Here’s some good news for employers frustrated with former employees who file groundless discrimination lawsuits. Judges are increasingly unwilling to bend over backward to enable lawsuits that look like sure losers by assigning court-appointed attorneys.
If employers win an EEOC dismissal and the former employee can’t find an attorney to take her case on a contingency basis, chances are the court will toss the claim out. And the court certainly won’t assign a free attorney, instead forcing plaintiffs to represent themselves.
Recent case: Christianah, who is black and of Nigerian national origin, was fired from her nursing job. She filed an EEOC complaint alleging that her supervisor, who is from Sierra Leone, was biased against Nigerians and wanted Christianah fired.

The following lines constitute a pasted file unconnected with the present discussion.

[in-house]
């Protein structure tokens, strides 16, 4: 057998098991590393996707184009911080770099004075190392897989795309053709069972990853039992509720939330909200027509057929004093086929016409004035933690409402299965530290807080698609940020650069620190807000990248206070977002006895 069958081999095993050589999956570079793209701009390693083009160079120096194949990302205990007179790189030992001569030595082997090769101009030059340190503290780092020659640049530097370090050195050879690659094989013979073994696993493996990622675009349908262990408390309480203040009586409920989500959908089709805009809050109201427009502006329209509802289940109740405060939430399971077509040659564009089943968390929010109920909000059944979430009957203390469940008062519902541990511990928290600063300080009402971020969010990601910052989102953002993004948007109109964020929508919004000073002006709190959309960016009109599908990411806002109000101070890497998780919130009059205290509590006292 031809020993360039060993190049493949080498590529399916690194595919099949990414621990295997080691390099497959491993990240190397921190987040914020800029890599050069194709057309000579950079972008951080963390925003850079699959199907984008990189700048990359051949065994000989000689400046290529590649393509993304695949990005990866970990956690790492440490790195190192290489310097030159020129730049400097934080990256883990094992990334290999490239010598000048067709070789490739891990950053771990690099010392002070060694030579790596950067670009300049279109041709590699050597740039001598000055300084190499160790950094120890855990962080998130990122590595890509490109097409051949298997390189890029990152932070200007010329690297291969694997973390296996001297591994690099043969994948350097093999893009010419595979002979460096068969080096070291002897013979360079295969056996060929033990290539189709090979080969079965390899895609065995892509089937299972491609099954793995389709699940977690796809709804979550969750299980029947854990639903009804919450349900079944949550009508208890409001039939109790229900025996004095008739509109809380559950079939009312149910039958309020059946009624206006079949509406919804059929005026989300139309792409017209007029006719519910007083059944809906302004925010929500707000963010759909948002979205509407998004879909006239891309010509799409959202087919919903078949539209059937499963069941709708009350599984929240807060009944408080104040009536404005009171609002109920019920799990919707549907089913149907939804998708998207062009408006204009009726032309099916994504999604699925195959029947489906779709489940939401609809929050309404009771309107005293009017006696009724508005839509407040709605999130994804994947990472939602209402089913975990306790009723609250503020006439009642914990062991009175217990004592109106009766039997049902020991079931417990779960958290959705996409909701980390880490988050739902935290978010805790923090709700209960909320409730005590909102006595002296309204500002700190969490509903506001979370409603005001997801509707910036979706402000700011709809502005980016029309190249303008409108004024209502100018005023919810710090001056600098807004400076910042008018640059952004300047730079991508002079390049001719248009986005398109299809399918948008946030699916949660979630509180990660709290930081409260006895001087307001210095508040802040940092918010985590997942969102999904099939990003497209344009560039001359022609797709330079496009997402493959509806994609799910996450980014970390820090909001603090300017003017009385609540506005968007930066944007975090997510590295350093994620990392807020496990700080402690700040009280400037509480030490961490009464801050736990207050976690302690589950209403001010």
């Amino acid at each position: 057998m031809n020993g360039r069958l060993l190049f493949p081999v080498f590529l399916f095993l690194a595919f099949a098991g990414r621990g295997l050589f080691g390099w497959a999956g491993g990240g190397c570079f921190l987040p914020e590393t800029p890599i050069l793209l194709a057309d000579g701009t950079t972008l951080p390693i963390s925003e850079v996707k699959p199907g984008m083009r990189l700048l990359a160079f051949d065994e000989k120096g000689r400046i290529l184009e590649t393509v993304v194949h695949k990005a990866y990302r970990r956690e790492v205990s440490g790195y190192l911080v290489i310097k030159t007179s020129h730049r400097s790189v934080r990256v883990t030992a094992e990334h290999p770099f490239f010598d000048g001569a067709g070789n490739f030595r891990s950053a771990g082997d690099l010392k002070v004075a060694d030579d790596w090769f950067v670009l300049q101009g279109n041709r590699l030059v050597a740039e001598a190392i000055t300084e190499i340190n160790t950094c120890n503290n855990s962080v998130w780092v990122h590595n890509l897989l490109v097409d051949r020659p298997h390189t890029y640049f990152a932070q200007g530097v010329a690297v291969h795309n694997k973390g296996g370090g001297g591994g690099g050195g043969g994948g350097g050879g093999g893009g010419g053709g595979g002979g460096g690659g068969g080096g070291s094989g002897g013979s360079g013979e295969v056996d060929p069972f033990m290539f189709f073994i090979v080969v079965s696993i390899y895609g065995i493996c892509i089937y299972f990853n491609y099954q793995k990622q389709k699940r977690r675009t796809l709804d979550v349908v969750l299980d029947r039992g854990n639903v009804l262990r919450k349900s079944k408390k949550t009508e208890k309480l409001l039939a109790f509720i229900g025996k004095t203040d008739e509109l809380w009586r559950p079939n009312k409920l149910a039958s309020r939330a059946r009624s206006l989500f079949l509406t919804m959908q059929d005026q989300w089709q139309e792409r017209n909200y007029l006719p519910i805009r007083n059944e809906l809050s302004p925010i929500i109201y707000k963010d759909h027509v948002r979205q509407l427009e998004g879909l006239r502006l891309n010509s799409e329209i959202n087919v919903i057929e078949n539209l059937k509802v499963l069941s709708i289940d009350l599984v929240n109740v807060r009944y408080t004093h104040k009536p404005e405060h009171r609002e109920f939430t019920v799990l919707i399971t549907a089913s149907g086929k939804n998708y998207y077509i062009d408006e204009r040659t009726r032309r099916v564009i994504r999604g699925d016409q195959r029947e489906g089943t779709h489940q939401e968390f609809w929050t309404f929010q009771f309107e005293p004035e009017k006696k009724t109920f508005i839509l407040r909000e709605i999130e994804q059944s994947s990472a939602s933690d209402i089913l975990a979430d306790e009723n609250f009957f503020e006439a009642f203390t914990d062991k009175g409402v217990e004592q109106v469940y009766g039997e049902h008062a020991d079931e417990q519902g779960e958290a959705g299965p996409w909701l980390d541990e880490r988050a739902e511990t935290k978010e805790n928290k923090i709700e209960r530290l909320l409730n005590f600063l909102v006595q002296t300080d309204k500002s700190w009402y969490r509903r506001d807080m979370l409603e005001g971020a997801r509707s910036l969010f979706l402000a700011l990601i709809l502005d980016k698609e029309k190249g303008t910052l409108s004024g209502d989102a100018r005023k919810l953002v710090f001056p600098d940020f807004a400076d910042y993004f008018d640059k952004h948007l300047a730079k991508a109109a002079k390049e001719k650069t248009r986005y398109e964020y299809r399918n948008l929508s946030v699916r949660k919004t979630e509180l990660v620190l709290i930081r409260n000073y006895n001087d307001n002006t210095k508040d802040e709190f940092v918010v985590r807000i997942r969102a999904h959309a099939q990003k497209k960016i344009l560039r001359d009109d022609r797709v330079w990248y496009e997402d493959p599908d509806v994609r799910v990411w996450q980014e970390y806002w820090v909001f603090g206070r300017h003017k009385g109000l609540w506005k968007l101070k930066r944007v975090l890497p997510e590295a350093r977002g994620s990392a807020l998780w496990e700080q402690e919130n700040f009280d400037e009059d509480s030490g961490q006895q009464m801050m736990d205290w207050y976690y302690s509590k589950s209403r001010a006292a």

The EEOC dismissed the complaint. Christianah tried to hire an attorney but could not find one willing to take her case. She then filed her own federal lawsuit, asking the court to assign her a free attorney.
The court refused, concluding that the EEOC dismissal and her inability to find an attorney showed Christianah’s case was weak at best. She must continue representing herself. Chances are, her case will fold. (Adefila v. Select Specialty Hospital, No. 1:13-CV-68, MD NC, 2013)
Final note: Don’t take this case as an excuse to ignore a case in which an employee acts as her own lawyer. Always pass on any legal documents you receive and have your attorneys handle the matter.